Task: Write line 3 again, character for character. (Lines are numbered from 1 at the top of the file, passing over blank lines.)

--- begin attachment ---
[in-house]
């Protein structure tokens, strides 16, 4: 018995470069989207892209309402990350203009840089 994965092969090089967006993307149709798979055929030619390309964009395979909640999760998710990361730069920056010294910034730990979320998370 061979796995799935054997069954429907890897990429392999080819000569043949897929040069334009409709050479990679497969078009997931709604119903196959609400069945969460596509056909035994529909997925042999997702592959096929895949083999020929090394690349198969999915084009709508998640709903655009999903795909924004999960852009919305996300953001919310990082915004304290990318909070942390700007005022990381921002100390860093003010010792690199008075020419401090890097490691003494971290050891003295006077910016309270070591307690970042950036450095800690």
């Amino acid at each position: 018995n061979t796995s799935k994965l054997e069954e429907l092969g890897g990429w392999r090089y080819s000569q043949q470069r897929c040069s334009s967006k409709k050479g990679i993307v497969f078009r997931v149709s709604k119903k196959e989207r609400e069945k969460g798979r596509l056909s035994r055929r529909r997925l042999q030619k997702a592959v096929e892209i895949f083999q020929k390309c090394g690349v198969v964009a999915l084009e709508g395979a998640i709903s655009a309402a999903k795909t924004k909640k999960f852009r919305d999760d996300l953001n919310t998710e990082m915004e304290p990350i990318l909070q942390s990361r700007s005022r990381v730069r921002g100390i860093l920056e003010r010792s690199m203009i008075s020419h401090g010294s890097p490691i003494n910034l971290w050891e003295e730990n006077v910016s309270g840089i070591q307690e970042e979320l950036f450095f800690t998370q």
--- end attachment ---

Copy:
């Amino acid at each position: 018995n061979t796995s799935k994965l054997e069954e429907l092969g890897g990429w392999r090089y080819s000569q043949q470069r897929c040069s334009s967006k409709k050479g990679i993307v497969f078009r997931v149709s709604k119903k196959e989207r609400e069945k969460g798979r596509l056909s035994r055929r529909r997925l042999q030619k997702a592959v096929e892209i895949f083999q020929k390309c090394g690349v198969v964009a999915l084009e709508g395979a998640i709903s655009a309402a999903k795909t924004k909640k999960f852009r919305d999760d996300l953001n919310t998710e990082m915004e304290p990350i990318l909070q942390s990361r700007s005022r990381v730069r921002g100390i860093l920056e003010r010792s690199m203009i008075s020419h401090g010294s890097p490691i003494n910034l971290w050891e003295e730990n006077v910016s309270g840089i070591q307690e970042e979320l950036f450095f800690t998370q």